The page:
Nicolas Bons, a young convert to Islam from a middle class French background, has died fighting in Syria barely four months after his half-brother met the same fate. Their mother was informed by text message that her son had been “martyred” on Dec. 22 in a suicide truck bombing in Homs.
Daily Star Nicolas’ half-brother Jean-Daniel, 22, died in fighting in August. He was introduced to radical Islam by Nicolas, who had himself announced his conversion to his parents in 2009. He soon became a regular visitor to a mosque in his hometown of Toulouse and an assiduous reader of the Quran. When Jean-Daniel, who until then had lived with his father in French Guiana, came to study in Toulouse in 2011, he too soon converted under Nicolas’ influence.
In March of last year the pair set off for Syria, having told their parents they were headed to the beach in Thailand. A month later, they sent a letter revealing their true destination and in July Nicolas appeared, Kalashnikov and Quran in hand, in a propaganda video in which he calls on French President Francois Hollande to convert to Islam.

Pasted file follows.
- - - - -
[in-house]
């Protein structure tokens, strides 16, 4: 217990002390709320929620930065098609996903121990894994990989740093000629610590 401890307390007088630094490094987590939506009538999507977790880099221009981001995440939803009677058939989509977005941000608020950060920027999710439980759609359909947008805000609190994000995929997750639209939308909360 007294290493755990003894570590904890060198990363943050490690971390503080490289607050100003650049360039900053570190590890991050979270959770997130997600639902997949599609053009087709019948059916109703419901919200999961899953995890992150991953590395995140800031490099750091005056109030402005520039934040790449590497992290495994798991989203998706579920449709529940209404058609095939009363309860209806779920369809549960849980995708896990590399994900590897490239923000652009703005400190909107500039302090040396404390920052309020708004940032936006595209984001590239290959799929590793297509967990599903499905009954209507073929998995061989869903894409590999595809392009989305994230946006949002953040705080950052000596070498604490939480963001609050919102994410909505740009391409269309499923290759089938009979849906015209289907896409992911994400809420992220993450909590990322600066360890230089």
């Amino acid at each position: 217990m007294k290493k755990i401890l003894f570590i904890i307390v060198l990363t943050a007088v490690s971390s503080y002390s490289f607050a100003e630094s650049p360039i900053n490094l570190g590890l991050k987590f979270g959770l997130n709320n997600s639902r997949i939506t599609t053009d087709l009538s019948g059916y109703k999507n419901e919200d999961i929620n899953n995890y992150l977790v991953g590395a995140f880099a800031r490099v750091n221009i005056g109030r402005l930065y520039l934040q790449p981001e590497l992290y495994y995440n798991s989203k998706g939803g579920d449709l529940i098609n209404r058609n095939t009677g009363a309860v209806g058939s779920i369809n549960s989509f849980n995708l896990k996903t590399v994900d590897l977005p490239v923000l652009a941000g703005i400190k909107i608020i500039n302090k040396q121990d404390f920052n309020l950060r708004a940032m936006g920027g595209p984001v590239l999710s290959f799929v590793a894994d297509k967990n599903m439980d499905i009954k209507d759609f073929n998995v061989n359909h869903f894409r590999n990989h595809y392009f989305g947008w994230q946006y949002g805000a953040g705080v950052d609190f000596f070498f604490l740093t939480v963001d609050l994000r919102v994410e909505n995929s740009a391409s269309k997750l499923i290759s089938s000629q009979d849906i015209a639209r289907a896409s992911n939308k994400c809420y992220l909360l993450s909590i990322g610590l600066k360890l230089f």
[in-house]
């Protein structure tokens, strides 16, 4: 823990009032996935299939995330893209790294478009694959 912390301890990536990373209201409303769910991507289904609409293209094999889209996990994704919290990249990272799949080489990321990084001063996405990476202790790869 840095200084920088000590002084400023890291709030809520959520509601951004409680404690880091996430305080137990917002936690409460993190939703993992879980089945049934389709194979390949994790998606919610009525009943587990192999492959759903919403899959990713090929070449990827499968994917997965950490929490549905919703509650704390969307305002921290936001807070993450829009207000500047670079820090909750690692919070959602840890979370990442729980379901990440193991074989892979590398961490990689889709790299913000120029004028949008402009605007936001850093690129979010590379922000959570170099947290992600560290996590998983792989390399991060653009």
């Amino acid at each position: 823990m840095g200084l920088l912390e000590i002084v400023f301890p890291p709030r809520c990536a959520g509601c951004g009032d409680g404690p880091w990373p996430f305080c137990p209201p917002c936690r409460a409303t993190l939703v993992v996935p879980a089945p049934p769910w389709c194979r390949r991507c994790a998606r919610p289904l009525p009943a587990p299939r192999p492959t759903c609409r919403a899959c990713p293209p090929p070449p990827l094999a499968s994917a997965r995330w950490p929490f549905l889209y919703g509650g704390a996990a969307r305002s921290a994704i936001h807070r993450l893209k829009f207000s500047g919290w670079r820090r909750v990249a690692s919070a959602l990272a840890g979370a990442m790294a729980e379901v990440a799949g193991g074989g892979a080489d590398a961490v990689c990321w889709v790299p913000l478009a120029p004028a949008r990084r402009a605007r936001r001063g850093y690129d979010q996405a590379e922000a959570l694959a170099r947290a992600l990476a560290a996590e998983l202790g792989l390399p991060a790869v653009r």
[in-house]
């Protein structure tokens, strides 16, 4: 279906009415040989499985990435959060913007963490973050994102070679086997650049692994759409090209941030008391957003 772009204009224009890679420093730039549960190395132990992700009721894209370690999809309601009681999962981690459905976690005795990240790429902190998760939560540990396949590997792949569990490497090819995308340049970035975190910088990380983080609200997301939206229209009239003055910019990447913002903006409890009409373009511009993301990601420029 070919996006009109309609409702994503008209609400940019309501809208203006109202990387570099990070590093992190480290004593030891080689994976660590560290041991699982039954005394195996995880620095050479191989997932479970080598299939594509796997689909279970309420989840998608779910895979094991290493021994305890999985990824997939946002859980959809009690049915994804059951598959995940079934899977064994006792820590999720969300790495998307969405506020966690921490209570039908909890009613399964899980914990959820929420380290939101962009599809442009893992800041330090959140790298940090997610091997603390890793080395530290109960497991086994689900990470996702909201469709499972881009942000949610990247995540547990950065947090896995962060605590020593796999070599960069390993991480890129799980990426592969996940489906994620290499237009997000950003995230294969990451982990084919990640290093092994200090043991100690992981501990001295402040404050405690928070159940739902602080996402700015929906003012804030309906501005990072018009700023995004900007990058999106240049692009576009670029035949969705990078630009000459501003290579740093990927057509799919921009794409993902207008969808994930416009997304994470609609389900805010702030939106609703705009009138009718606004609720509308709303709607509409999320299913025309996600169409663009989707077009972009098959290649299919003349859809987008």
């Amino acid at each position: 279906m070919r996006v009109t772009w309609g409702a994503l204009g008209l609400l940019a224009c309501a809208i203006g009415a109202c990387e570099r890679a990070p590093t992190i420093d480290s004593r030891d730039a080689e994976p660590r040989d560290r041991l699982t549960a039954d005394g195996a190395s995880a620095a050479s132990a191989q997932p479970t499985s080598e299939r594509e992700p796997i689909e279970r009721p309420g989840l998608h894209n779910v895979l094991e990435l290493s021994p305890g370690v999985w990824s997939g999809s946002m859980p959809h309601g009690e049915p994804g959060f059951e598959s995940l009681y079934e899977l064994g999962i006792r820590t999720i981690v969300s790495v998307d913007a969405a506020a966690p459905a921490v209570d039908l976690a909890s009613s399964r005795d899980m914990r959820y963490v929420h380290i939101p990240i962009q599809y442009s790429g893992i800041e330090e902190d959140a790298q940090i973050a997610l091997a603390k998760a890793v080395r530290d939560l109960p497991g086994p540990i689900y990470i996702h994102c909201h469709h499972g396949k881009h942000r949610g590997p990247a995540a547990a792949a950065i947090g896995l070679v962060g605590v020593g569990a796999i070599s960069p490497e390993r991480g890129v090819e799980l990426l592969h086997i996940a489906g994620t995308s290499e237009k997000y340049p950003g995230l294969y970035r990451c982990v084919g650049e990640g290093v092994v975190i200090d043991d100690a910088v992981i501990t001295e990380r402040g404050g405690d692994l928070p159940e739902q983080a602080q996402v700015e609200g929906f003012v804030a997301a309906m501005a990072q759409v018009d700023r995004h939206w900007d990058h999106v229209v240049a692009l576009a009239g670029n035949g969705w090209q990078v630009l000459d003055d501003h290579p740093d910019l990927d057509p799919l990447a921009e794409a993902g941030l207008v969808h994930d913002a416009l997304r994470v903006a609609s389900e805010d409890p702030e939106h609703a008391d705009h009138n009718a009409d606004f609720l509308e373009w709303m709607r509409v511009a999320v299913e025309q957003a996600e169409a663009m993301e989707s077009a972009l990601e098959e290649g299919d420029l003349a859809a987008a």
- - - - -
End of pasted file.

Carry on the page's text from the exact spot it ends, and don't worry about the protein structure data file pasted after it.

The two men’s father has admitted he has no idea how Nicolas became radicalized. Toulouse was home to the radical Islamist Mohammad Merah, who killed seven people in and around the city in 2012. However, local imams dismiss suggestions that Nicolas developed his fascination with jihad at the mosque, suggesting that the Internet was a more likely source of his unlikely transformation.
Bons said his ex-wife Dominique had received a text message Thursday that said: “Your son Nicolas carried out a truck bombing at an enemy village in the Homs region. May God accept him as a martyr.” “I never thought that he would descend to this level in this religion. It’s appalling,” he said. “All these people who condition others to become human bombs are killers,” Bons added.
French intelligence sources say that about 220 French jihadists – around a fifth of them converts – are fighting in Syria. At least 18 had been killed prior to the death of Nicolas Bons.
Dominique Bons, Nicolas’ mother, told France’s Liberation newspaper that for the nine months that her son had fought President Bashar Assad’s forces, she had managed on average to speak to him once a week. “He seemed to be alright … He spoke of his ‘Muslim brothers’ who were very good with him, despite the language barrier,” she said. “He said he was waiting to go to paradise,” his mother said.